Saving the Housing Industry: Sometimes the fix is worse than the problem

April 14, 2008 at 5:26 pm Leave a comment


from one of my favorite mortgage voices, David Reed, CD Reed Mortgage Bankers, Austin

During an election year you can bet your elected officials are doing whatever they can to “fix” something so they can show their constituetns back home they’re burning the midnight oil.

Sometimes the fix is worse than the problem…..

Saving the Housing Industry
Before we know it, we’ll have some sort of government “fix”…

The Senate and the House both are in competition to show how much they care about our national housing situation. The one that sticks out the most to me is the $400 billion given to cities to buy, fix up, and sell foreclosed homes. The idea is to keep home prices from falling any further.

I have two problems with this.

If foreclosed homes are just sitting there with no offers on them then why does the Federal Government think that a city (oh, I’m sorry, you and me) can buy them, paint them and suddenly they’ll sell? Does the Federal Government have better Listing Agents than banks do?

If homes haven’t sold I’ll just bet it has something to do with the prices being too high. They’ll have to come down some more before people will buy them. Prices go up, prices go down.

This proposal is nothing more than creating a false economy. Cities will buy properties, fix them up then wait for the bevy of borrowers to buy these new-found deals? Come on, this won’t work. If a house doesn’t sell it’s due to there being no willing buyers, at least at the price that’s currently being offered.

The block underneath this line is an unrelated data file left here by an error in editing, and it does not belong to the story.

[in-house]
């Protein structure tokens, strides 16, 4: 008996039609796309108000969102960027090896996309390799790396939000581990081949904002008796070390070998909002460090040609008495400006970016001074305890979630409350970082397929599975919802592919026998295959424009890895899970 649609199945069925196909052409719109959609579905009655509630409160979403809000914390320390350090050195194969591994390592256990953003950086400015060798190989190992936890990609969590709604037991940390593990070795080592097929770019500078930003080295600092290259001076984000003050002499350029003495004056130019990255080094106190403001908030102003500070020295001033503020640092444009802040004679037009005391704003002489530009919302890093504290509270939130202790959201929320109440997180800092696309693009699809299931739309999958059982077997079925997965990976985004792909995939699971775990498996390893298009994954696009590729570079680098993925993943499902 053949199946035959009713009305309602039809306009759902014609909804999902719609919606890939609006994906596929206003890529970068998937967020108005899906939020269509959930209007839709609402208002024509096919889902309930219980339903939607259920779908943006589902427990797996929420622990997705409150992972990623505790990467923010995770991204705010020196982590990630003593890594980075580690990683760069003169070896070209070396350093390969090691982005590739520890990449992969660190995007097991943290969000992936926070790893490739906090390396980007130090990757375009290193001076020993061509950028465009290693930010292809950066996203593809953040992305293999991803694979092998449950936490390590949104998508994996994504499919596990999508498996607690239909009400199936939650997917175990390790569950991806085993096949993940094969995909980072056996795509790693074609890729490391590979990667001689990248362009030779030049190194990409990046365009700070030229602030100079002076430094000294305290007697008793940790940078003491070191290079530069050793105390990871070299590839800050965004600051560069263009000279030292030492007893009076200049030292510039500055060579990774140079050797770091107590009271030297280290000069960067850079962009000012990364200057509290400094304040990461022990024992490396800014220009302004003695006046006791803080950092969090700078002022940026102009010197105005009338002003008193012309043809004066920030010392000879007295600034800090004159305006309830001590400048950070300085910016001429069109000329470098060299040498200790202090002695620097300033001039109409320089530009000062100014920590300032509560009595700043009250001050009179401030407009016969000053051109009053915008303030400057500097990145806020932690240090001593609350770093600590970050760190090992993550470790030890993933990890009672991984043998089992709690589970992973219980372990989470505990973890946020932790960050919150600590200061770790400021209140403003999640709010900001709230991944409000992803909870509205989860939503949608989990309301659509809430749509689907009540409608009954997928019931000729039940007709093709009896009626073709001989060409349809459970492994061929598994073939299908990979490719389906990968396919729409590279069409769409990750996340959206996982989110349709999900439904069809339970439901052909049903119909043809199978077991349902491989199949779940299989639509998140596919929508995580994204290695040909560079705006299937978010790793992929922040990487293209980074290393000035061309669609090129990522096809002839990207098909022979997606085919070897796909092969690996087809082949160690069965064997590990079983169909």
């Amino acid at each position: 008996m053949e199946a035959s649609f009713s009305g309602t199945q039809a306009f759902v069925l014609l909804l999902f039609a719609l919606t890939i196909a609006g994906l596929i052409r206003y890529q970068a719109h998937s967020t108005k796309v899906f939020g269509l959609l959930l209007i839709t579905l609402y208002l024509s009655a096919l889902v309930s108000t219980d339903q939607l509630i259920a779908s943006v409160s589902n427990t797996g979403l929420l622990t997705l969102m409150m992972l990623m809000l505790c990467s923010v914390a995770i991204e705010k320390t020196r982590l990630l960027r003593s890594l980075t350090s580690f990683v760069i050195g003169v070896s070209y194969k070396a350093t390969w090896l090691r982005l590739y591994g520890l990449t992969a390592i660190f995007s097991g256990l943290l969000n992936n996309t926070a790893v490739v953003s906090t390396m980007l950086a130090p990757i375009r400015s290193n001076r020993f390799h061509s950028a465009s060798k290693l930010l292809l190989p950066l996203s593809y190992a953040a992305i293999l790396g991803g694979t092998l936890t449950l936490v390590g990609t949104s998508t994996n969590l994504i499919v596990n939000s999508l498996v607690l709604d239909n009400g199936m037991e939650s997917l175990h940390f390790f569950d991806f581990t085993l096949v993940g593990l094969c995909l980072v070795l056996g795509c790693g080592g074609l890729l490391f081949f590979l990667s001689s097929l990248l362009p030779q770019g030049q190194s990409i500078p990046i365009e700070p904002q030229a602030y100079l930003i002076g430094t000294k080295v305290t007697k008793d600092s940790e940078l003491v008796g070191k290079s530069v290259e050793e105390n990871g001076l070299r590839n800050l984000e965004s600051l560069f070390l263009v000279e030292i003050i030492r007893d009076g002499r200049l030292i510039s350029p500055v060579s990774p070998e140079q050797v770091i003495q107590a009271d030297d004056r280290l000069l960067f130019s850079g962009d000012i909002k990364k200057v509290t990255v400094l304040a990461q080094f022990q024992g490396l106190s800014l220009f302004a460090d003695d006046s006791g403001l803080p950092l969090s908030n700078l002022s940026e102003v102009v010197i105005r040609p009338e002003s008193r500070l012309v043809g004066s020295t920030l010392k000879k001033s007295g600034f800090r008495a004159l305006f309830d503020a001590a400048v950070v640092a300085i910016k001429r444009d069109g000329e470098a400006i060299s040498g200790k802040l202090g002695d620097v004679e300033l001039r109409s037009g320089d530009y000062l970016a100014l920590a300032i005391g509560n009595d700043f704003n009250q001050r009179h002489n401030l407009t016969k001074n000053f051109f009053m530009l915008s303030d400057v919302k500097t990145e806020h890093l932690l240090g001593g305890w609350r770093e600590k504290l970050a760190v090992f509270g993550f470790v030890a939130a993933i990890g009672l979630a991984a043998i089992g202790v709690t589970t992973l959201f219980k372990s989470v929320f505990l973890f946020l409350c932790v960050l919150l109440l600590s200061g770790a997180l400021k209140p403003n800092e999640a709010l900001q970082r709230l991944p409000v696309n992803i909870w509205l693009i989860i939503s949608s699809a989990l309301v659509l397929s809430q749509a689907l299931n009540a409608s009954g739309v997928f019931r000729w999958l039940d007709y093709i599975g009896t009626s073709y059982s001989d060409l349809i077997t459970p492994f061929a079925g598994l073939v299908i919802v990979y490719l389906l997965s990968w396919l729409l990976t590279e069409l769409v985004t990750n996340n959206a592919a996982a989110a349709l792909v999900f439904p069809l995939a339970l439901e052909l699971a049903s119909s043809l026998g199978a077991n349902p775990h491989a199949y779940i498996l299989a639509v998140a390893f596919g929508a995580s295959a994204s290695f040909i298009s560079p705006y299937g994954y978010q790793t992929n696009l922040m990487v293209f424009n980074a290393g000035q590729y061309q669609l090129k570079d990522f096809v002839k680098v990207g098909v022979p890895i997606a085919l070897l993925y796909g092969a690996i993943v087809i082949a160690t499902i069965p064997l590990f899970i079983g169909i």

Would the banks object to such a plan? Why would they? They’ve been trying to sell their foreclosed properties with no luck. Suddenly the city comes in and writes them a check using money that belongs to you and me.

My second problem? Why is the government keeping housing prices from falling further in the first place? That’s the open market’s job. But for the sake of argument, okay, let’s step in and prop up the price.

But if that logic works then the reverse has to be true as well:

If the government thinks there should be a bottom for real estate prices they should also think there should be a “top.” After all, if the government stepped in a limited price INCREASES to say, 2% per year, then we wouldn’t be in this mess, now would we?

I say we’d better watch out for the unintended consequences of this nonsense. The heart might be in the right place but goodness gracious, what a precedent!

.

© Julie Nelson and The Nelson Project at Keller Williams Reatly, 2008-2010. Unauthorized use and/or duplication of this material without express and written permission from this blog’s author and/or owner is strictly prohibited. Excerpts and links may be used, provided that full and clear credit is given to Julie Nelson and The Nelson Project at Keller Williams Realty with appropriate and specific direction to the original content.

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© Julie Nelson and The Nelson Project at Keller Williams Reatly, 2016-2020. Unauthorized use and/or duplication of this material without express and written permission from this blog’s author and/or owner is strictly prohibited. Excerpts and links may be used, provided that full and clear credit is given to Julie Nelson and The Nelson Project at Keller Williams Realty with appropriate and specific direction to the original content.

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